AndyHat (andyhat) wrote,

I had dinner at a friend's house last night, and ended up staying later than I should have, so it was almost 1am when I got to Charlotte. Thus the lack of a second update last night. But tonight, I get completely caught up on all my holiday reading!

  • Novelettes
    • Dedman, Stephen. "Fashion Victims". Borderlands #1.
      • Fashion designer Tony Anastasia has travelled to the moon to do a photo shoot with the moonborn beauties he's seen in some photos sent to a earth by one their colleagues. But then he's found dead, and the local administration has its first ever murder to investigate. This is a tightly plotted little mystery with a bunch of interesting characters, and a good bit of satirizing of the fashion industry. A fun and enjoyable story.
    • Morressy, John. "The Artificer's Tale". F&SF 10-11/03.
      • This is a version of the life of Daedalus after his son Icarus is killed in their (literal) flight from Minos. After several years of travelling the Greek islands, he finally settles in Sicily, where he hopes to remain in anonymity and thereby avoid the notice of Minos. This is nicely written story that neatly integrates the themes and ideals of Greek mythology into its original plot.
    • Sherman, Delia. "Cotillion". Firebirds.
      • At her coming-out debutante ball, Celia meets Valentine, one of the few people (in the world of the 1960's) to share her interest in early music; he's a lutenist in an early music ensemble. He invites her to come listen to a rehearsal of his group, but it turns out that Valentine and his fellow musicians are not quite what they seem. The plot will be fairly familiar to anyone who's read much urban fantasy, and since I couldn't get over the feeling that Celia was basically just a spoiled brat, I thought this was only a so-so story.
    • Smith, Sherwood. "Beauty". Firebirds.
      • Elestra is a princess, but unlike her gorgeous siblings, she's quite plain looking. However, when she is kidnapped by an old enemy of the family, she'll have a chance to learn that there really is more to beauty than physical appearances. The moral of the story may be a bit obvious, but the plotting is nicely done and Elestra turns out to be a very pleasant person once she learns to stop obsessing about her appearance. By the end, I enjoyed this story more than I'd expected based on Elestra's whining in the first few pages.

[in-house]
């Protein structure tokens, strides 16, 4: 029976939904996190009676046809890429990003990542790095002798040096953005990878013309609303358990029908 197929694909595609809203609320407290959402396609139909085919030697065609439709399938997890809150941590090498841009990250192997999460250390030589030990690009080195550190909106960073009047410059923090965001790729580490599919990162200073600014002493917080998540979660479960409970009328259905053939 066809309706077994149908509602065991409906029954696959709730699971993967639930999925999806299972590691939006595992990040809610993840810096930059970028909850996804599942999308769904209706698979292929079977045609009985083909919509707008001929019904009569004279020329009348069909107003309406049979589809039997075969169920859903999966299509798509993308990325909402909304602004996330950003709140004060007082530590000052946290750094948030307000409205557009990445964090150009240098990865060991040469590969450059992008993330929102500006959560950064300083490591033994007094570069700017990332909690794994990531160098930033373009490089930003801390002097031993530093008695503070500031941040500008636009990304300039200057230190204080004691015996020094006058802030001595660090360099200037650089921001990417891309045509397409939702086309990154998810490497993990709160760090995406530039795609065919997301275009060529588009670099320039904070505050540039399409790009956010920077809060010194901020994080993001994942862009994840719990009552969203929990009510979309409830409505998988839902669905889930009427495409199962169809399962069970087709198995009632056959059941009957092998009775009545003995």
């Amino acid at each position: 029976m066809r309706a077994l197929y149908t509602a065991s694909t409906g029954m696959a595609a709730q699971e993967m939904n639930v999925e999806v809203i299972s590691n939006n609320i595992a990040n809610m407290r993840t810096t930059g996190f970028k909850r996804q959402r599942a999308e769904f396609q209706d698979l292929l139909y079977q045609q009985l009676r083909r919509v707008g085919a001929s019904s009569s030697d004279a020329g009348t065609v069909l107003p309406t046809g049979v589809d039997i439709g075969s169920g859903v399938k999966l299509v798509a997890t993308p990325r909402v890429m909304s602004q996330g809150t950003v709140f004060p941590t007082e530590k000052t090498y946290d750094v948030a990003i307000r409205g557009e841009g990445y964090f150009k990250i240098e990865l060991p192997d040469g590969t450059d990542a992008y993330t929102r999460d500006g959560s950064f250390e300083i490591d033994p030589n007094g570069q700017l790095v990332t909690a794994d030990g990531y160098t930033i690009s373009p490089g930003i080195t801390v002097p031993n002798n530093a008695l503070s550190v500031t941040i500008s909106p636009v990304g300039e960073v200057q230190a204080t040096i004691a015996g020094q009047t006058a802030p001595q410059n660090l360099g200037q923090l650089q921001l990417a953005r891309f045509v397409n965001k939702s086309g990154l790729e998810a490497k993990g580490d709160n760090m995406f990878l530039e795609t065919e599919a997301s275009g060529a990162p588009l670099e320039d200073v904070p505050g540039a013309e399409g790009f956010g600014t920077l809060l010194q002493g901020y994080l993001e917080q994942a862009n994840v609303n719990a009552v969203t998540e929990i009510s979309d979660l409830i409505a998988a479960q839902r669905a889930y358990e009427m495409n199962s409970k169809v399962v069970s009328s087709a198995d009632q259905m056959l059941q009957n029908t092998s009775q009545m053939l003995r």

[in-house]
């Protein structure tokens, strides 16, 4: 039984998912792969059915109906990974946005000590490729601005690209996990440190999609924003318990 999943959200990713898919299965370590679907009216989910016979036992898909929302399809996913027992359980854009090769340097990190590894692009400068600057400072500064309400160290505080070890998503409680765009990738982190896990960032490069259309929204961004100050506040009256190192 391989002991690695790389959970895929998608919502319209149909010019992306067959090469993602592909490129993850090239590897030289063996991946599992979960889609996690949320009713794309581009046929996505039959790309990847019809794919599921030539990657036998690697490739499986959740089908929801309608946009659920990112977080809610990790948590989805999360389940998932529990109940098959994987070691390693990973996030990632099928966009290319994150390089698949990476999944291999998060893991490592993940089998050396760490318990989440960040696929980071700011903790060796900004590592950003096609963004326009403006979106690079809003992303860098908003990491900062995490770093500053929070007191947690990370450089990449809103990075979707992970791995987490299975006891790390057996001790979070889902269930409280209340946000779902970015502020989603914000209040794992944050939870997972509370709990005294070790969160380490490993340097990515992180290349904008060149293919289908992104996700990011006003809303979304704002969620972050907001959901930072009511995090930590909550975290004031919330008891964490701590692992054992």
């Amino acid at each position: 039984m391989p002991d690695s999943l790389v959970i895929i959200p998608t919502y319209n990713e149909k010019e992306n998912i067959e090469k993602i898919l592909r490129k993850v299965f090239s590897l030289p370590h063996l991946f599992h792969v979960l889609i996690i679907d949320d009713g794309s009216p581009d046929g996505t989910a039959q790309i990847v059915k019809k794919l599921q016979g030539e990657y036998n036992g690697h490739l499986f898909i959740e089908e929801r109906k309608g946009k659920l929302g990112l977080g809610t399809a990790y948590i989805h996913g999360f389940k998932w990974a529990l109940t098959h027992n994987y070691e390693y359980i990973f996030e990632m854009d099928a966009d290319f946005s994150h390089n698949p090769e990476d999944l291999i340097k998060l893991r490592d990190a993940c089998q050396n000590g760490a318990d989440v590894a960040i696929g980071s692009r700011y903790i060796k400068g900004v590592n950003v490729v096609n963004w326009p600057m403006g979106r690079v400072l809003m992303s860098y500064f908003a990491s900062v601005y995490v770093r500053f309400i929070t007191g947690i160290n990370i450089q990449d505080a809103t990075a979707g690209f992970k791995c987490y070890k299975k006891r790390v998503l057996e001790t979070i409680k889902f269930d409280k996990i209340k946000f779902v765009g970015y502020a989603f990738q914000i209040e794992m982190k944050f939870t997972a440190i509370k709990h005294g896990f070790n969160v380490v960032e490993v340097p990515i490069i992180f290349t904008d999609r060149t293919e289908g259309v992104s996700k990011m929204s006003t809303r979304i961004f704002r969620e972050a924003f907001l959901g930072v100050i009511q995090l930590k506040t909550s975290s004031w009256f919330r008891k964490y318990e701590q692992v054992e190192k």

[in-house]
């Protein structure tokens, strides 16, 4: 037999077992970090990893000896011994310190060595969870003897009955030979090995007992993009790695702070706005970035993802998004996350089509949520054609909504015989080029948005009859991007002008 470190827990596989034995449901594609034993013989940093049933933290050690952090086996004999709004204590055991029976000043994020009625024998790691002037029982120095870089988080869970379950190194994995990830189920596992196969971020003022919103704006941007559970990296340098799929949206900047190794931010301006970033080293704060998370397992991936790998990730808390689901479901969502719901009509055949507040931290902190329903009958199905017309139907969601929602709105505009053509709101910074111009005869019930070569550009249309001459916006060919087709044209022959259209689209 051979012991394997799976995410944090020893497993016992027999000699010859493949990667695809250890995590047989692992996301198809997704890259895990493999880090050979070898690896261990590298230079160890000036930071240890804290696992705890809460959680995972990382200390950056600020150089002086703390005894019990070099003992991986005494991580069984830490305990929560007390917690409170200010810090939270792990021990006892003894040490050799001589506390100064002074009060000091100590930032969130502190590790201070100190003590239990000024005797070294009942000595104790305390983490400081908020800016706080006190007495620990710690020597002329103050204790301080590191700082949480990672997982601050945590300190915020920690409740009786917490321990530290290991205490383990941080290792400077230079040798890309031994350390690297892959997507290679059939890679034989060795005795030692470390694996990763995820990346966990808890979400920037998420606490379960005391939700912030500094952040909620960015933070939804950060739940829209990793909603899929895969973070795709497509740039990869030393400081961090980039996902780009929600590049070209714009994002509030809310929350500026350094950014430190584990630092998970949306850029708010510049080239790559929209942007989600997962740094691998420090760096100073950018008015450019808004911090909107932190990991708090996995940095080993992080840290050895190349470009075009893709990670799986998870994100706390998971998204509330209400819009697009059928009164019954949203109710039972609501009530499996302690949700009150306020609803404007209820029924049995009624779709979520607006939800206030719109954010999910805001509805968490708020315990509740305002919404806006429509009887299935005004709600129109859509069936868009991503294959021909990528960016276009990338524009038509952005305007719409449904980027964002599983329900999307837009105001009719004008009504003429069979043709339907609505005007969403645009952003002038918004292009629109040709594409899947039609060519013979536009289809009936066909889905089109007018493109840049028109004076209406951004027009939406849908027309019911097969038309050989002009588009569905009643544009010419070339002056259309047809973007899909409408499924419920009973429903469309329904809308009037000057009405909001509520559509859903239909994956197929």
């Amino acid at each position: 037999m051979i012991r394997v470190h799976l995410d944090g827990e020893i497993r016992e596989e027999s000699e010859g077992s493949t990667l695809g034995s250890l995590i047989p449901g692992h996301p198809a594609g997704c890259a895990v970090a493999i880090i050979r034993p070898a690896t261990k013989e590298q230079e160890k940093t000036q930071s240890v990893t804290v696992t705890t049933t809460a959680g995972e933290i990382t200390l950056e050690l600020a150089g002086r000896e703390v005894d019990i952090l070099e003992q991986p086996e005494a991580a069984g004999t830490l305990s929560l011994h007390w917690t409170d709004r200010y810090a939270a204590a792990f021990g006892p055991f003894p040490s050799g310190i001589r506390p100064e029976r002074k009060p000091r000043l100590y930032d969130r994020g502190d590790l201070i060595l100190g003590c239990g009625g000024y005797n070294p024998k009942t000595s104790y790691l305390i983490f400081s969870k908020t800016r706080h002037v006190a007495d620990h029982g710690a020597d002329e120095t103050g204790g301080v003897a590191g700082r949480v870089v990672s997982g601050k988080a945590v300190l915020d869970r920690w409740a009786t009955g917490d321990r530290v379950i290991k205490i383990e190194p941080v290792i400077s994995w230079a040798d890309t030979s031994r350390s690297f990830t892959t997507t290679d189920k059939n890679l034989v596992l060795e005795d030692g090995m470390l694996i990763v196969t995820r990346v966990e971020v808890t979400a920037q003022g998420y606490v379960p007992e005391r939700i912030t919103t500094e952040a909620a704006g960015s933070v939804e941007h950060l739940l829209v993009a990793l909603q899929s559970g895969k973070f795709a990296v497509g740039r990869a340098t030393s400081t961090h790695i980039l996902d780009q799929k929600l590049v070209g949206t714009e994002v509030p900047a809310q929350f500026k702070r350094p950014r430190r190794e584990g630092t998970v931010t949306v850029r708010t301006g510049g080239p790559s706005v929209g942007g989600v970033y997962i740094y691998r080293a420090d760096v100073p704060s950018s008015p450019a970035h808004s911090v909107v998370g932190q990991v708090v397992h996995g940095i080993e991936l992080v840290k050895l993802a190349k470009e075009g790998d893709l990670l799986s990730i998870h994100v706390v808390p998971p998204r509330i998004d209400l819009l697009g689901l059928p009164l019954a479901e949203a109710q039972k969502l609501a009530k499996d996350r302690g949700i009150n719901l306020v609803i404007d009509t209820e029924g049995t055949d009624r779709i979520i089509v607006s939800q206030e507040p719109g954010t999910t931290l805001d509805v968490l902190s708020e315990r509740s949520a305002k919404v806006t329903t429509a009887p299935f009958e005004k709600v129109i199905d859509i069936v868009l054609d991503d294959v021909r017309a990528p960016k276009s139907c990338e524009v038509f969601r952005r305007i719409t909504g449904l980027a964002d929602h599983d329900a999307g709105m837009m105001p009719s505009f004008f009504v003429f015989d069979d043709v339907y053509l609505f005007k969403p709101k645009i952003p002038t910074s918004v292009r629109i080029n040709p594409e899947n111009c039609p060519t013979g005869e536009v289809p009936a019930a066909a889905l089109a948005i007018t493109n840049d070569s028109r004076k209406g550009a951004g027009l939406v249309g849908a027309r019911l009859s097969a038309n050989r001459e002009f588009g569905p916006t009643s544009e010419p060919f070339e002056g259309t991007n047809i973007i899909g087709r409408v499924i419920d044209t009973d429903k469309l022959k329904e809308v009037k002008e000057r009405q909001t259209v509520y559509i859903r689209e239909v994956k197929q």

• Turner, Megan Whalen. "The Baby in the Night Deposit Box". Firebirds.
      • The Elliotville Bank advertises, "Your treasure will be safe with us," but they didn't really expect somebody to leave a baby in the night deposit box for safekeeping. Nevertheless, the bank staff take their charge seriously and Penny, as they name the baby, grows up at the bank, happy and safe from the clutches of Child Protective Services. While the ending comes as no surprise, the extremely likable characters of Penny, Homer, the bank manager, and his wife, make this an endearing story.
  • Short Stories
    • Arruin, Alexandra Merry. "The Raptures of Ravivaloo". Descant #122.
      • In an alternate North America, Necrocorp, an alliance of necromancers and scientists, has the ability to resurrect the dead, a fact which has severely undermined traditional religion. Inspector Loo works for the Insurance Division, where she is charged with investigating cases where a resurrected person goes insane to determine the cause of the psychosis and protect Necrocorp from liability for an improperly conducted resurrection. In this story, she's investigating the murder of a Revivalist pastor, who was apparently killed by his deranged resurrected wife. However, Loo digs deeper and discovers that it's all part of a bizarre conspiracy. Loo is an interesting character, and this story maintains a nice noir atmosphere in its unusual setting. However, given the strangeness of the setting, the story needs a bit more clarity in its plotting; there were several aspects of the plot that I simply couldn't figure out, especially regarding the ending. In the end, I didn't enjoy the story as much as I'd expected based on the promising start.
    • Barwin, Gary. "Click". Descant #122.
      • Henry is dead, but he finds he can still have some influence on the world as he watches over his wife. This story is only a page long, but it does a wonderful job of capturing Henry's joy at one last dance with his beloved wife.
    • Battersby, Lee. "Through Soft Air". Borderlands #1.
      • Geoff, now an aging grandfather, is the lone survivor of his squad's charge out of the trench across No Man's Land. But now he's haunted by the ghosts of his squadmates, who found themselves in hell, forced to relive their last charge over and over. This is a superbly written and frightening ghost story, with a final twist that makes it even more terrifying. I loved it.
    • Biancotti, Deborah. "Distance Keeper". Borderlands #1.